Alkaline Rice Dumplings

Alkaline Rice Dumplings

Cantonese speakers may be familiar with these alkaline rice dumplings as “Gan Sui Jong,” and they are commonly eaten for breakfast or as part of a dim sum meal accompanied by sugar or syrup. In fact, we tasted zongzi rice dumplings like these in a Shenzhen dim sum restaurant just a few months ago. For those who want a savory bite, we also offer a recipe for Cantonese savory zongzi.

We enjoyed some of the best dim sum *ever* in Shenzhen, so travelers, take heed. It all comes down to three factors: variety, genuineness, and cost! Of all the dim sum served, it was this Jianshui Zong (Gan Sui or Kansui joong in Cantonese) that stuck out the most.

These jianshui zong are truly a gastronomic ancestor in our family. When Bill was a kid, his mom would make him these delicious Gan Sui Joong Cantonese delicacies. His mom and dad used to stuff them with red bean paste and a tiny piece of rare redwood.

After some investigation, I’m still not sure what species of wood it was or what it was used for. Please enlighten us in the comments section if you understand what we’re talking about.


In that case, why use lye water? When you drink alkaline water, why is that? A decent definition of lye water safe for consumption may be found online as follows:

Dough pH can be adjusted in home brewing and baking with this strong liquid alkaline (potassium carbonate). Noodles used in the original ramen recipe are likewise made with lye water. It’s what gives these noodles their signature bright yellow hue and bouncy texture and keeps them from dissolving in the soup.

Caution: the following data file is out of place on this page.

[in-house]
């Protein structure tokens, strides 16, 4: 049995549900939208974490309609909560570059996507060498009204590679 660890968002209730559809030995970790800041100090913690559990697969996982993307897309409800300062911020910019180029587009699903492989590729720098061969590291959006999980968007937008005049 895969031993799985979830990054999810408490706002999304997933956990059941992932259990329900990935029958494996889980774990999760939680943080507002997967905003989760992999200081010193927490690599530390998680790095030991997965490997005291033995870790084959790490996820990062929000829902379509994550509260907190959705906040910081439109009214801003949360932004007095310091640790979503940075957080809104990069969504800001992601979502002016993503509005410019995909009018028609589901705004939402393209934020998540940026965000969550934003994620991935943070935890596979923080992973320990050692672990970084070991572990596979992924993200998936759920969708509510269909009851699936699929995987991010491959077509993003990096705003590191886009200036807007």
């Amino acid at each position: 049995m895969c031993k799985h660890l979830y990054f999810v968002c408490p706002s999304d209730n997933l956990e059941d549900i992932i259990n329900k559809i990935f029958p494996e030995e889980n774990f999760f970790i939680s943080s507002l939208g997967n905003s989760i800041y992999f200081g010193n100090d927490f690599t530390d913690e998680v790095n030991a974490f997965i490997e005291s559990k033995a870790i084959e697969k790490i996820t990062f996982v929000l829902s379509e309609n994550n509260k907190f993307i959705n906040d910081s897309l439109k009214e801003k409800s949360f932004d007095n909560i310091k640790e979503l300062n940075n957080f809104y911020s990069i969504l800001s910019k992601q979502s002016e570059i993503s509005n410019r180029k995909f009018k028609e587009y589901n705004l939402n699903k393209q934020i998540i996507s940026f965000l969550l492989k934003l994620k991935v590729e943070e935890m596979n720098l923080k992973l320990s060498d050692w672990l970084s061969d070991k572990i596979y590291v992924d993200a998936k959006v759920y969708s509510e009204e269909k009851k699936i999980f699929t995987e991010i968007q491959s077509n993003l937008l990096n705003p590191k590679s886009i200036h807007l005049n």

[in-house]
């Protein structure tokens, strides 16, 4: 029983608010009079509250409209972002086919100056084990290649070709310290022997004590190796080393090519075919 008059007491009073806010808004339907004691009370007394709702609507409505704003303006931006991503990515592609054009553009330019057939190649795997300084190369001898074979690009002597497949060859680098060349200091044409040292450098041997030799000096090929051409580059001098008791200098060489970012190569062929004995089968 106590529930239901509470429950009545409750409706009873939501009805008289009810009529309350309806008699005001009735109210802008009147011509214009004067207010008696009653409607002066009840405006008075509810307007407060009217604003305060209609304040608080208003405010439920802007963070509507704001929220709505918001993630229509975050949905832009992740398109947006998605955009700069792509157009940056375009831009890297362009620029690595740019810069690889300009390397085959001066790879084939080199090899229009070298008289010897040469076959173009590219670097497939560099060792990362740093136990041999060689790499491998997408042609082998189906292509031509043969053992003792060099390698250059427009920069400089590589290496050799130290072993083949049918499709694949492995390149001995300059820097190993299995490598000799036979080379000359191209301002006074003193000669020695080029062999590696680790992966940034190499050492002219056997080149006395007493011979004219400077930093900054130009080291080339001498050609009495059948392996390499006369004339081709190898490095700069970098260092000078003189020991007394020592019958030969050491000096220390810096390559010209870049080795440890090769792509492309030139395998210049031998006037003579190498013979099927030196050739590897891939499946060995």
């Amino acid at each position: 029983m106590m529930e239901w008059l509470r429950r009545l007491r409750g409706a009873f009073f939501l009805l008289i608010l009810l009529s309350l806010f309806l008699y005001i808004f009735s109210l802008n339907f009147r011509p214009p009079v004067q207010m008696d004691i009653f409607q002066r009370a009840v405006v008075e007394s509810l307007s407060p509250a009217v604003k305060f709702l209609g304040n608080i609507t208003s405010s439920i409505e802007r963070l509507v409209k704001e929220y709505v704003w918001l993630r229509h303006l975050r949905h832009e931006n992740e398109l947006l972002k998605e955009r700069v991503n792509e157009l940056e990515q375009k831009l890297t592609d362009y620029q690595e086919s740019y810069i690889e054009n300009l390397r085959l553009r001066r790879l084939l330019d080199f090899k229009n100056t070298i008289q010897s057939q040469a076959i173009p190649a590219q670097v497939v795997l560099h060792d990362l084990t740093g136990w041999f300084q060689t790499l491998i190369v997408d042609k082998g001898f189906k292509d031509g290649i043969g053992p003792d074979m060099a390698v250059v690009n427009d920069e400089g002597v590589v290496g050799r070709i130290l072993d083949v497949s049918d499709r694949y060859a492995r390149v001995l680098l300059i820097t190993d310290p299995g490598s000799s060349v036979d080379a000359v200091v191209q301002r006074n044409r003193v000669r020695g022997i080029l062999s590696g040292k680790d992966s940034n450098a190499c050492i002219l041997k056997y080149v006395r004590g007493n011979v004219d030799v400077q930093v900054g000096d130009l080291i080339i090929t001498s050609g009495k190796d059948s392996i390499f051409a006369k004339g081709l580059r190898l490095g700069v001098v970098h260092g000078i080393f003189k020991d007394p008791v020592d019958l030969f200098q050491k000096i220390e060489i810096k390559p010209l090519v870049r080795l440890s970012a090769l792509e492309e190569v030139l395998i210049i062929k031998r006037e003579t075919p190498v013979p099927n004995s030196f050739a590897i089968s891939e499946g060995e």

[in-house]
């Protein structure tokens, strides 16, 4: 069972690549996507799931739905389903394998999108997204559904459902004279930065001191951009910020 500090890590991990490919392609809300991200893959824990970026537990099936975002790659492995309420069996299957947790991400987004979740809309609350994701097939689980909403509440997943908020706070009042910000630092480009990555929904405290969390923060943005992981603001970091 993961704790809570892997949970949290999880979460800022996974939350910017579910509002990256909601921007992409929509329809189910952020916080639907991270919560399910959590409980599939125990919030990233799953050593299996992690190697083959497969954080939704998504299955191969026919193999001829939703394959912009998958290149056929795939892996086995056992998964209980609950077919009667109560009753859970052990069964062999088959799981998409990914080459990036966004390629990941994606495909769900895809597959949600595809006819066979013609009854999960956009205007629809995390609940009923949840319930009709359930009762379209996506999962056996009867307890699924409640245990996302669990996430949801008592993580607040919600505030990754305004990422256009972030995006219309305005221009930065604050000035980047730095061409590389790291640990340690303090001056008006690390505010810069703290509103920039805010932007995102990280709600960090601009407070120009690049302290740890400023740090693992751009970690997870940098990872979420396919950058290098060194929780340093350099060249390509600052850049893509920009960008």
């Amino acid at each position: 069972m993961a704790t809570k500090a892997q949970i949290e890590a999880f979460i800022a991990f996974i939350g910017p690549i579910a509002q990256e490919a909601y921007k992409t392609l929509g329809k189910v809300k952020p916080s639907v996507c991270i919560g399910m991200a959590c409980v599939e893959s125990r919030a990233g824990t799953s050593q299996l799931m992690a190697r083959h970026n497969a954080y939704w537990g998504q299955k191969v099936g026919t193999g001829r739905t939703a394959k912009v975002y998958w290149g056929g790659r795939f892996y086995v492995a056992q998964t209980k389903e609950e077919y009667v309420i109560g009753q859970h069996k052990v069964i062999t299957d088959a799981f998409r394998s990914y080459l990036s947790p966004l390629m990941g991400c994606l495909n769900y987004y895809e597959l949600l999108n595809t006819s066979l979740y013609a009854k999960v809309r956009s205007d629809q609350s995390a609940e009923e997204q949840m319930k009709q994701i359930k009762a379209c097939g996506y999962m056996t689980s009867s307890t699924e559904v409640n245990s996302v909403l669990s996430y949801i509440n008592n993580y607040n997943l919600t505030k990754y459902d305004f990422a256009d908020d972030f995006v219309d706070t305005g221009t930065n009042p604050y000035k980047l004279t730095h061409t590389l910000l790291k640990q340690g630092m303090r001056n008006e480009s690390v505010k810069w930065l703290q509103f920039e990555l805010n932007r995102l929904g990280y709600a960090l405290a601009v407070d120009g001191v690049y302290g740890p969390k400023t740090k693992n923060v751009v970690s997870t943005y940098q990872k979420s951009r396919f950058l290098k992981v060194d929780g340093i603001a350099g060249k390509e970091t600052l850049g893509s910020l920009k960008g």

Eastern European bread like bagels and pretzels, as well as Chinese mooncakes, benefit from the use of lye water to achieve a deeper brown color on the top during baking.

Therefore, it’s not as foreign a component as it would initially appear! Most people have tried it at least once. These jianshui zong owe their appealing amber and slightly translucent hue to the lye water.


The lye water turns the sweet rice into a texture that is more tender and chewy than regular zongzi. I can’t seem to stop playing! I racked my brain for a while trying to remember another cuisine that had a similar texture, but to no success. You’re going to have to put your own skills to the test.

Both the rice filling and the red bean paste in this zongzi are very mild in flavor, so the emphasis here is on the texture.

Shanghainese typically make these zongzi without filling and serve them with only sugar, but I think the addition of red bean paste gives a pleasant added taste and texture element and makes them that much more celebratory.


They taste great with sugar or syrup, as I indicated earlier. It could be basic syrup or any other kind you like.

Because it’s always in the pantry, we usually use maple syrup, but agave or honey would work just as well.



  • 3 ¾ cups of water
  • 1 ¼ cups of dried adzuki beans
  • 1/2 cup of sugar
  • ¼ cup of vegetable oil
  • ½ teaspoon of baking soda


  • 30-40 dried bamboo leaves
  • 2 ¼ cups of sweet rice
  • 1 ½ tablespoons of lye water
  • ½ tablespoon of vegetable oil


  • 1 ½ teaspoons of lye water
  • Kitchen string



  1. To prepare the red beans, soak them for two to three hours in water before draining and rinsing.